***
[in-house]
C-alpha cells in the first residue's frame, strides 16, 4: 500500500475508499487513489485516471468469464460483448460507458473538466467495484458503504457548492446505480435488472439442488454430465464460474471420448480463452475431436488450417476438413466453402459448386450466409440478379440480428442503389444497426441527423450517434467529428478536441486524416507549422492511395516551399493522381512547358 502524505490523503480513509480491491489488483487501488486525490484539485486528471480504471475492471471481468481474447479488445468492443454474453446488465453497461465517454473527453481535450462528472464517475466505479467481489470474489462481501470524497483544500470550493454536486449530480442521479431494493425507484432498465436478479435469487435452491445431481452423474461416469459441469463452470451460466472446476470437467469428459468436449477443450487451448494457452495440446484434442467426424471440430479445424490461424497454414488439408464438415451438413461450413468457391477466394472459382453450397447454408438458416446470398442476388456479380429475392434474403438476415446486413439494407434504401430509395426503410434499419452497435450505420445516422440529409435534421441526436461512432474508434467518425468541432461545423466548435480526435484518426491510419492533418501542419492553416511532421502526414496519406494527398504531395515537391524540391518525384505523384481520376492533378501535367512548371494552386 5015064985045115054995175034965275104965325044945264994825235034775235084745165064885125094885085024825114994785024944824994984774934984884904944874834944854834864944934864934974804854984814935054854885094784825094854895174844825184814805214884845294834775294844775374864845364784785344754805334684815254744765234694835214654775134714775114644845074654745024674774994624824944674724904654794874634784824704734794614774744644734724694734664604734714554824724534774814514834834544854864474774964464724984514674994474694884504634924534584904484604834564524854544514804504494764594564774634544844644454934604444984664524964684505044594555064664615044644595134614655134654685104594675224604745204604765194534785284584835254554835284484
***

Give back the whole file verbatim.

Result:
[in-house]
C-alpha cells in the first residue's frame, strides 16, 4: 500500500475508499487513489485516471468469464460483448460507458473538466467495484458503504457548492446505480435488472439442488454430465464460474471420448480463452475431436488450417476438413466453402459448386450466409440478379440480428442503389444497426441527423450517434467529428478536441486524416507549422492511395516551399493522381512547358 502524505490523503480513509480491491489488483487501488486525490484539485486528471480504471475492471471481468481474447479488445468492443454474453446488465453497461465517454473527453481535450462528472464517475466505479467481489470474489462481501470524497483544500470550493454536486449530480442521479431494493425507484432498465436478479435469487435452491445431481452423474461416469459441469463452470451460466472446476470437467469428459468436449477443450487451448494457452495440446484434442467426424471440430479445424490461424497454414488439408464438415451438413461450413468457391477466394472459382453450397447454408438458416446470398442476388456479380429475392434474403438476415446486413439494407434504401430509395426503410434499419452497435450505420445516422440529409435534421441526436461512432474508434467518425468541432461545423466548435480526435484518426491510419492533418501542419492553416511532421502526414496519406494527398504531395515537391524540391518525384505523384481520376492533378501535367512548371494552386 5015064985045115054995175034965275104965325044945264994825235034775235084745165064885125094885085024825114994785024944824994984774934984884904944874834944854834864944934864934974804854984814935054854885094784825094854895174844825184814805214884845294834775294844775374864845364784785344754805334684815254744765234694835214654775134714775114644845074654745024674774994624824944674724904654794874634784824704734794614774744644734724694734664604734714554824724534774814514834834544854864474774964464724984514674994474694884504634924534584904484604834564524854544514804504494764594564774634544844644454934604444984664524964684505044594555064664615044644595134614655134654685104594675224604745204604765194534785284584835254554835284484